1. FOR Austria
The Fellowship of Reconciliation Belgium (FOR Belgium) is a movement working for Nonviolence formed by based teams which meet in order to enquire, spring and struggle for lasting peace with other organizations. It was created in response of the horrors of World War I. Indeed, in Christmas 1923, a Protestant pastor organized an act of kindness for reconciliation with the local Catholics. This event was the original birth of MIR Belgium which was implanted in the country in the sixties.
3. FOR England
The Fellowship of Reconciliation England, founded in 1914, is an international, spiritually-based movement of people who, from the basis of a belief in the power of love and truth to create justice and restore community, commit themselves to active nonviolence as a way of life and as a means of personal, social, economic and political transformation.
6. FOR Scotland
The Swedish Fellowship of Reconciliation (SweFOR) is a Christian, ecumenical member-based civil society organisation, founded in 1919. It is a non-violent movement that, inspired by the message on the Kingdom of God in the Gospel, promotes justice and peace through courses in non-violence and conflict management, promotion of religious dialogue, campaignes for disarmament, sending peace observers to Guatemala, Mexico and Colombia and supporting human rights activists in Palestine, West Sahara as well as Sudan.
Cymdeithas y Cymod, the Fellowship of Reconciliation in Wales is part of an international, spiritually-based movement composed of people who, from the basis of a belief in the power of love and truth to create justice and restore community, commit themselves to active non-violence as a way of life and as a means of transformation – personal, social, economic and political. To find out more about the International Fellowship of Reconciliation click here. Our members in Wales take part in a range of activities which support our general aim of working towards a just peace. We often work in partnership with other organisations on joint projects, such as producing training resources on non-violence. We undertake positive actions for non-violent resolution of conflict. We also testify against the arms trade and recently against the war in Iraq. We hold services of repentance at military training areas in Wales such as on Epynt mountain. On August 6th every year we remember Hiroshima Day with a service and discussion on the National Eisteddfod field.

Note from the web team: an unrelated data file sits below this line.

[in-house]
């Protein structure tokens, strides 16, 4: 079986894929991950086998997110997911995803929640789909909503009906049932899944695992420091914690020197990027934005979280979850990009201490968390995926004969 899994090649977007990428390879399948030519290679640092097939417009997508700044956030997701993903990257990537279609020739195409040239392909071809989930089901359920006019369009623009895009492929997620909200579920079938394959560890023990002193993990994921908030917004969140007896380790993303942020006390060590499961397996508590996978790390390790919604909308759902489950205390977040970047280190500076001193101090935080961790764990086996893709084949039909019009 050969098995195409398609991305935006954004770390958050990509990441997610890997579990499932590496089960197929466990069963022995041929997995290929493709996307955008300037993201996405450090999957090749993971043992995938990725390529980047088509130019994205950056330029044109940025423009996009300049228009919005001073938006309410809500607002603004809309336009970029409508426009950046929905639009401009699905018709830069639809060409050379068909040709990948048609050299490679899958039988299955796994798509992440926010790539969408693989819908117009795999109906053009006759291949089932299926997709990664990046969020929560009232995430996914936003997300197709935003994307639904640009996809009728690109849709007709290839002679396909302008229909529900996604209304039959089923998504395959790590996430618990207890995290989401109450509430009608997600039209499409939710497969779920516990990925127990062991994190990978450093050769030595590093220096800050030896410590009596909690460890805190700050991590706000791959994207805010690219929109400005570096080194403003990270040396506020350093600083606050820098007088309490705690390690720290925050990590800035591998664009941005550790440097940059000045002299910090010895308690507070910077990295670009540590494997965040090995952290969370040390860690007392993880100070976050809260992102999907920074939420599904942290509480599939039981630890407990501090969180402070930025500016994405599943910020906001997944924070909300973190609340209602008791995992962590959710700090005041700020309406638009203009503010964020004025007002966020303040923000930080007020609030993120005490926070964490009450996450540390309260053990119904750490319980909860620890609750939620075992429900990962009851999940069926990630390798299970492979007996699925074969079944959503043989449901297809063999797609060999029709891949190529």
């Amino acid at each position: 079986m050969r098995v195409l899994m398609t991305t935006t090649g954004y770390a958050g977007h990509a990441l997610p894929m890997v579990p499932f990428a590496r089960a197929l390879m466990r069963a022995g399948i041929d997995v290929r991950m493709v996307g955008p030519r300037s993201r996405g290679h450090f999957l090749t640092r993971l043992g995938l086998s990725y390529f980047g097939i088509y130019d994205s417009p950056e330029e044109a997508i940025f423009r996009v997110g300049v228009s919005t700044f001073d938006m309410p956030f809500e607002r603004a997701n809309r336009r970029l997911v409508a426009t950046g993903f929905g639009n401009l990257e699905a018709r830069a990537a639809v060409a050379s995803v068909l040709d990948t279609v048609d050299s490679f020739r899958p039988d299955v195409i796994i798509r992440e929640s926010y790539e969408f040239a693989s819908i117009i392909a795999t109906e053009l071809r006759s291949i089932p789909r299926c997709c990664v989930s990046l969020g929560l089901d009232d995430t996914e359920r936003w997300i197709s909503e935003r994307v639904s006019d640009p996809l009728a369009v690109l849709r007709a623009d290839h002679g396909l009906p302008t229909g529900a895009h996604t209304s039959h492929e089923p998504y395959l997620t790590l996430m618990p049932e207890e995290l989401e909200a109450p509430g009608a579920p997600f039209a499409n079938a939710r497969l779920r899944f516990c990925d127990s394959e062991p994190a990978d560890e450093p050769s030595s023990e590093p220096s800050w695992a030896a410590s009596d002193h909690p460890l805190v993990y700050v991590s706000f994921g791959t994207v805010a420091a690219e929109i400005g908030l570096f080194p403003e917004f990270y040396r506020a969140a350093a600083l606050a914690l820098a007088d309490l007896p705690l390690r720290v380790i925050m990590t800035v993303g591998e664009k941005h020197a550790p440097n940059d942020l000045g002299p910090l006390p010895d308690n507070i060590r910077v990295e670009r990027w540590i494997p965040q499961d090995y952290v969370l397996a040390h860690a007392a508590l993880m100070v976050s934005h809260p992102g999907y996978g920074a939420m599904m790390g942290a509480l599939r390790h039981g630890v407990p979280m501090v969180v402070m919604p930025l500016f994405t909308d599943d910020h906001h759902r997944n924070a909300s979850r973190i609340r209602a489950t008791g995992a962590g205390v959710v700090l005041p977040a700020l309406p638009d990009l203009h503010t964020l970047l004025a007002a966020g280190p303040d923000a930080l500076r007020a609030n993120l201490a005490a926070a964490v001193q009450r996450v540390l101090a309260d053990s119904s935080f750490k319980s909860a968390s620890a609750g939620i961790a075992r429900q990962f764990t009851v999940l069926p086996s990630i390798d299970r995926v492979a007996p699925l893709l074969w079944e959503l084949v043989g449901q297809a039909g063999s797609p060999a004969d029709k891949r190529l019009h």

IFOR-MIR Suisse Switzerland is the Swiss branch of the International Fellowship of Reconciliation (IFOR), a worldwide network of spiritually rooted peace groups. It connects people of different religions, philosophies and cultures who oppose the war and all forms of violence as a means of conflict resolution in principle. Characteristic is the absolute respect for man as a part of creation, the belief in the power of love, justice in the search for truth and the struggle for peace and social.
11. MIR France
The fundamental goal of MIR is to contribute to the implementation of a nonviolent resolution of interpersonal and international conflicts. The choice of active non-violence was inspired by the Gospel and enriched by the thought and experience of major players such as Gandhi and Martin Luther King, who was himself a member of the MIR. The movement offers its experience of over 80 years of fieldwork